Please contact David Adelstein at dadelstein@gmail.com or (954) 361-4720 if you have questions or would like more information regarding this article. You can follow David Adelstein on Twitter @DavidAdelstein1.




imagesIn reading articles posted in this blog, I hope it is impressed upon you to understand the risks you are accepting in your contract and what to do if you encounter a risk, as well as those risks you are flowing down or allocating to your subcontractors.   Construction is inherently risky so you want to know what to do when you encounter certain situations or occurrences, and in certain circumstances, you want to factor the costs associated with certain accepted risks in your contract amount. 


When it comes to subcontracts, there are provisions that contractors want to include in their subcontracts that subcontractors need to note:


  1. The schedule – the contractor will want to include provisions that any baseline schedule is not written in stone and that it has the discretion to resequence the progress of the work.  This is an understood event since the contractor is responsible for managing the work so subcontractors should account for this contingency.
  2. No damage for delay – the contractor will want to include a no-damage-for-delay provision that provides it is not responsible for any delay-related damages and that the subcontractor’s only recourse for a delay will be an extension of time.  The provision may also state that the contractor’s liability for any delay will be limited by the amount it receives by the owner associated with the delay.
  3. Change orders – There will be a change order issue at some point.  The subcontractor needs to understand the change order procedure so proper notice is given regarding the change order work before proceeding with that work.  And, if the subcontractor is directed to proceed with work (through a change order directive) or there is a dispute as to the amount or time associated with the change, the subcontractor needs to understand that it needs to track and itemize its costs associated with the change.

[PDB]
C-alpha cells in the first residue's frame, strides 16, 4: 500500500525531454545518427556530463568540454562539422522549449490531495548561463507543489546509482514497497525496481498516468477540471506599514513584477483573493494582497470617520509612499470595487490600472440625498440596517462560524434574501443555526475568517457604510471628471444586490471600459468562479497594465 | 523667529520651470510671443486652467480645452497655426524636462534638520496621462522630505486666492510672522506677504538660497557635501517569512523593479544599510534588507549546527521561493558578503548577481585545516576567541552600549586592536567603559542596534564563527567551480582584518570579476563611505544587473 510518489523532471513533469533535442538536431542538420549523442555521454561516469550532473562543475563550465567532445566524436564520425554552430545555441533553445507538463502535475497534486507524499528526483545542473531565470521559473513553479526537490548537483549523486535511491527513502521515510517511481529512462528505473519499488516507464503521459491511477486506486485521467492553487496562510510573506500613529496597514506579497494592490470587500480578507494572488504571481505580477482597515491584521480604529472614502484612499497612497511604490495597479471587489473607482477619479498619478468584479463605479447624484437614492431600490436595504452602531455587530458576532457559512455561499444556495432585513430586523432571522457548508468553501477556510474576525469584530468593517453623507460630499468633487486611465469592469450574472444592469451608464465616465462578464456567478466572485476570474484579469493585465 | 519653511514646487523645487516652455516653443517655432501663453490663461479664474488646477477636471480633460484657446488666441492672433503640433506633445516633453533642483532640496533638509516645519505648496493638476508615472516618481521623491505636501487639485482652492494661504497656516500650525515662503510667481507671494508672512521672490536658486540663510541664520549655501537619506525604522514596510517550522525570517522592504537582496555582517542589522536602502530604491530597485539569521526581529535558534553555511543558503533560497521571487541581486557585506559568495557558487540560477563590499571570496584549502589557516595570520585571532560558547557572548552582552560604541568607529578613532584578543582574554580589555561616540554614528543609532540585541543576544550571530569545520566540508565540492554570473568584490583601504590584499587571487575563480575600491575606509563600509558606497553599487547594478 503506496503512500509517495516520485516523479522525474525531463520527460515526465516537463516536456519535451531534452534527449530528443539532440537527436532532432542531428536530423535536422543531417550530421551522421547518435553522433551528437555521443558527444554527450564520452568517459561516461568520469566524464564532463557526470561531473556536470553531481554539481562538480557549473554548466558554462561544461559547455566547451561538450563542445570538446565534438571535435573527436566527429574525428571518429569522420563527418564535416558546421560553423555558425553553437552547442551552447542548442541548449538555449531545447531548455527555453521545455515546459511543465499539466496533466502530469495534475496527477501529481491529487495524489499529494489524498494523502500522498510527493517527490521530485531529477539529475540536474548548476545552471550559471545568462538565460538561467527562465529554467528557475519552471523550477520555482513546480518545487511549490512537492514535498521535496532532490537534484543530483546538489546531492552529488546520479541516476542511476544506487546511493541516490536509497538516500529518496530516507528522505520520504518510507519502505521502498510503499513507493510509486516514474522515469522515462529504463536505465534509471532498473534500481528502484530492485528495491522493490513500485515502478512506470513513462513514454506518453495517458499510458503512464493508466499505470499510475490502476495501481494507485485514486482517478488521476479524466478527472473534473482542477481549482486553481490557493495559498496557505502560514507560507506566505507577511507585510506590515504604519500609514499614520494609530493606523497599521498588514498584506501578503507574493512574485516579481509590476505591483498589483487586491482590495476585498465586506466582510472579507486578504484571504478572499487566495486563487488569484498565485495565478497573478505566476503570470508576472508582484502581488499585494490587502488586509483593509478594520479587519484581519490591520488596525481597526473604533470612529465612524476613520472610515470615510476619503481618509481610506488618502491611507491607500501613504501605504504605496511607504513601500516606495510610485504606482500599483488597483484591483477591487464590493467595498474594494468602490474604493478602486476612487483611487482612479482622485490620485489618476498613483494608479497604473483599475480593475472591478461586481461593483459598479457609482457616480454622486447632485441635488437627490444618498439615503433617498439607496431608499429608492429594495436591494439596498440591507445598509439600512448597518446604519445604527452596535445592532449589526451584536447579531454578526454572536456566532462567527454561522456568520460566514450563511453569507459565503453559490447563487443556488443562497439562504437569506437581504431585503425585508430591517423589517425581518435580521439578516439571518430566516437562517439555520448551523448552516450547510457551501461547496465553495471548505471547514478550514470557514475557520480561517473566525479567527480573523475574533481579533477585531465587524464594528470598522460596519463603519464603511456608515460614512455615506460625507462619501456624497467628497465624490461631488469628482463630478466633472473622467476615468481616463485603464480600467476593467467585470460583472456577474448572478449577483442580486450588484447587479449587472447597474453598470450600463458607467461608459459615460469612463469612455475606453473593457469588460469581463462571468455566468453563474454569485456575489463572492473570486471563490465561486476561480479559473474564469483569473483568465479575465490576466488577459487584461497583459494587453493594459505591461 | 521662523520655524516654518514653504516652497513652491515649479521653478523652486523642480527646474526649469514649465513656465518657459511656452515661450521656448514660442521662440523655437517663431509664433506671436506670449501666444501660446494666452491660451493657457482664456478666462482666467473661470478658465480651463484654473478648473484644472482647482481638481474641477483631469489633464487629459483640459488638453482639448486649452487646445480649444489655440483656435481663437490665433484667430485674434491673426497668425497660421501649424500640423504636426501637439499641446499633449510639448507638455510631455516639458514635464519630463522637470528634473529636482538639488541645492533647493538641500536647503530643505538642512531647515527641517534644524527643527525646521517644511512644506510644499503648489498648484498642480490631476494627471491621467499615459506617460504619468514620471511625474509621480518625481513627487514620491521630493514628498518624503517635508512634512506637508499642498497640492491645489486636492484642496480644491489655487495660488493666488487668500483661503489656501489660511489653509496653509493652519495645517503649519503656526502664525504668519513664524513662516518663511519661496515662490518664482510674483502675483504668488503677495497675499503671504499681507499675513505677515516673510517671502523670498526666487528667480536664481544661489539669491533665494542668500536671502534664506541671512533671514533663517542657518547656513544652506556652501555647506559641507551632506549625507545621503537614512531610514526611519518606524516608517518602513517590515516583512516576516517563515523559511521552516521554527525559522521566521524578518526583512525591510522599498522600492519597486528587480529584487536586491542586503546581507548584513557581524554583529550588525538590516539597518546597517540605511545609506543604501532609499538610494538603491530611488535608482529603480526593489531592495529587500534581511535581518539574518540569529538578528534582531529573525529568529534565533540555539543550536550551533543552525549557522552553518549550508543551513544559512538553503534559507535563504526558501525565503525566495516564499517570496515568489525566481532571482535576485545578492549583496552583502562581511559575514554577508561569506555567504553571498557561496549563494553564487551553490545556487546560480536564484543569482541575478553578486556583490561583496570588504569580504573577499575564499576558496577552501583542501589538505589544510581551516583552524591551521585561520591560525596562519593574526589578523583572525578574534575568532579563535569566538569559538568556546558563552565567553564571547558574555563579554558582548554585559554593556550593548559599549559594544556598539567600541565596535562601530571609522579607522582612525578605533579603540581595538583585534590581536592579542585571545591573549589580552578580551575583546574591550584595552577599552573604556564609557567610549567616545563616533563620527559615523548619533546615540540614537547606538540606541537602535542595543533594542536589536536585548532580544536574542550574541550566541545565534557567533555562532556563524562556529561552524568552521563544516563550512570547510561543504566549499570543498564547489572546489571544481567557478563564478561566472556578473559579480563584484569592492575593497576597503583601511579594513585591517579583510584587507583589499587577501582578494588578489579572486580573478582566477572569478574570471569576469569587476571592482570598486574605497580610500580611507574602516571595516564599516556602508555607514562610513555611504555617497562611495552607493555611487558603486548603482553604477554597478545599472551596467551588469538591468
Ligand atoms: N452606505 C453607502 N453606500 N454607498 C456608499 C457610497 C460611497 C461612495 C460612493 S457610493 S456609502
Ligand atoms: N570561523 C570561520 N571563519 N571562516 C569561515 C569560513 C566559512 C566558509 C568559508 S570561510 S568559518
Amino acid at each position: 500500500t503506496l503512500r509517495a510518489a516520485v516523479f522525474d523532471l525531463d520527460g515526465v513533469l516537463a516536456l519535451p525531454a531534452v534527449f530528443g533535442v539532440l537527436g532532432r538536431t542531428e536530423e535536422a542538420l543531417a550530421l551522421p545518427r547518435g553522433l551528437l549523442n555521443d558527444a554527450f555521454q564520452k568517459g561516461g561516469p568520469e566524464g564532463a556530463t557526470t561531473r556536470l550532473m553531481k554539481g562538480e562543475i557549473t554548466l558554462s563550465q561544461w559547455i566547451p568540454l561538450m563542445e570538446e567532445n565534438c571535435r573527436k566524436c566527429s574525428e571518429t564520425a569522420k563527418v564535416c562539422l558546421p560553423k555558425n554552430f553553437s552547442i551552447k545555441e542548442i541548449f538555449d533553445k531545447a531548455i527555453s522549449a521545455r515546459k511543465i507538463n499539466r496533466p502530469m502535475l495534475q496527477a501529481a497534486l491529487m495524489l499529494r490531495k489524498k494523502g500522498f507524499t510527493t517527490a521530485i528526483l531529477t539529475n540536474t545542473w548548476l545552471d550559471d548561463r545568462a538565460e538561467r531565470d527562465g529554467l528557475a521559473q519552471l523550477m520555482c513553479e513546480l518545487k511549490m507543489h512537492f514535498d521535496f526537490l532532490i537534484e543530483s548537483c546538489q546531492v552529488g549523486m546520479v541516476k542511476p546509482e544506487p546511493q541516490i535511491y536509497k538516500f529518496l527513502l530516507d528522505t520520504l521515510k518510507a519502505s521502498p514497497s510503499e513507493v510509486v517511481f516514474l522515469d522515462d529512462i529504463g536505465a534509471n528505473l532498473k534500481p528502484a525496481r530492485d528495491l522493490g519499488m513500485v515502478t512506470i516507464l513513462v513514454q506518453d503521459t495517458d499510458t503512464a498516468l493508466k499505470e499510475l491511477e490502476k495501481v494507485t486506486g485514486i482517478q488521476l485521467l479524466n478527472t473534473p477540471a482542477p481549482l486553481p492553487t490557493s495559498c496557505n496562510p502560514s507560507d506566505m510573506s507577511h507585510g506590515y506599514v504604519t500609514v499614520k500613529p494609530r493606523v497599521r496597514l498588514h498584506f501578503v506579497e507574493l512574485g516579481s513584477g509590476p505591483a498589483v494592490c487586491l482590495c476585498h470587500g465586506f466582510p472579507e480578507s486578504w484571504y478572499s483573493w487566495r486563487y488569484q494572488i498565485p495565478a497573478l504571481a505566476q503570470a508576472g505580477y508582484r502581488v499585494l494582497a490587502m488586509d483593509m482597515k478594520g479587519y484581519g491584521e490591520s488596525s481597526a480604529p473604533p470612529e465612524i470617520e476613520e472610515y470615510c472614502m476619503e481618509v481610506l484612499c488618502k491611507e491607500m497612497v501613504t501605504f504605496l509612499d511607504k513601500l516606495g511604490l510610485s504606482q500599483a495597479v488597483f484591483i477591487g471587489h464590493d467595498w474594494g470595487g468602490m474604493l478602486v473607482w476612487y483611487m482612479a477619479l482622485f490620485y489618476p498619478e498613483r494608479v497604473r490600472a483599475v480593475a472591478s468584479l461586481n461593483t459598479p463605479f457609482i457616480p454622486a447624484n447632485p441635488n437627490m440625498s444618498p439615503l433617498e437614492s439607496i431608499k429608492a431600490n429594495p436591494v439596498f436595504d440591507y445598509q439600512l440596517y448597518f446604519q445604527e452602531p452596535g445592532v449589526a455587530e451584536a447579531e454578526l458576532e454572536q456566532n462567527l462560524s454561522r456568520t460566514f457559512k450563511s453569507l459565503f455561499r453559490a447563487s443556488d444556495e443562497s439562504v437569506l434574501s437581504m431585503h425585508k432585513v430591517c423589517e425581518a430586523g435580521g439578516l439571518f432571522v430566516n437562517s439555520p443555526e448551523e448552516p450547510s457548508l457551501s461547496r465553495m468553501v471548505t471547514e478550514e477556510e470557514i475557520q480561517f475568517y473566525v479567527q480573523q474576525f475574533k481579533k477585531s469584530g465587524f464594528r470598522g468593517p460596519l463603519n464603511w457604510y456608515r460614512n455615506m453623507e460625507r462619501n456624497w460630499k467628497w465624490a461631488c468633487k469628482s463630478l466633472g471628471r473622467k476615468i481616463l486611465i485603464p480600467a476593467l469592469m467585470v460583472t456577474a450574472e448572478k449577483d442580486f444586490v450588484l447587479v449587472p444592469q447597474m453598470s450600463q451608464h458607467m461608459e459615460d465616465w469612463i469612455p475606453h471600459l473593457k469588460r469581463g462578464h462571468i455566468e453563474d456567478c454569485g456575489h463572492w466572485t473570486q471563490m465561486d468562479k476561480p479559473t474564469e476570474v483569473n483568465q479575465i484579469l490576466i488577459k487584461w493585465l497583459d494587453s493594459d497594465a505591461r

4. Claims – If a subcontractor is delayed / impacted or there is an event triggering change order work, as mentioned above, the subcontractor needs to submit timely notice of the event or occurrence.  Otherwise, there may be an argument that this event or occurrence is waived.  The contractor will argue that the notice provision is important so that it can ensure it timely submits notice to the owner pursuant to the prime contract and a subcontractor’s failure to comply with the notice provision prejudiced the contractor.


Provided below is an example of contractual provisions that fit within the above four categories.  These provisions may be analogous to provisions in the subcontract you are working under or, if you are a general contractor, may be provisions you want to consider including in your subcontract.  Remember, the objective is to know those risks you are accepting, those risks to flow down or allocate to the subcontractor, and, importantly, what to do if you encounter a risk!!


Also, please share any examples of contractual provisions that you have come across that fit within these categories. The more examples the merrier when it comes to understanding the types of risks that are frequently dealt with and allocated between a contractor and subcontractor.


[gview file=”https://floridaconstru.wpengine.com/wp-content/uploads/2015/08/Copy-of-subk-contract-considerations.pdf”] 

Please contact David Adelstein at dadelstein@gmail.com or (954) 361-4720 if you have questions or would like more information regarding this article. You can follow David Adelstein on Twitter @DavidAdelstein1.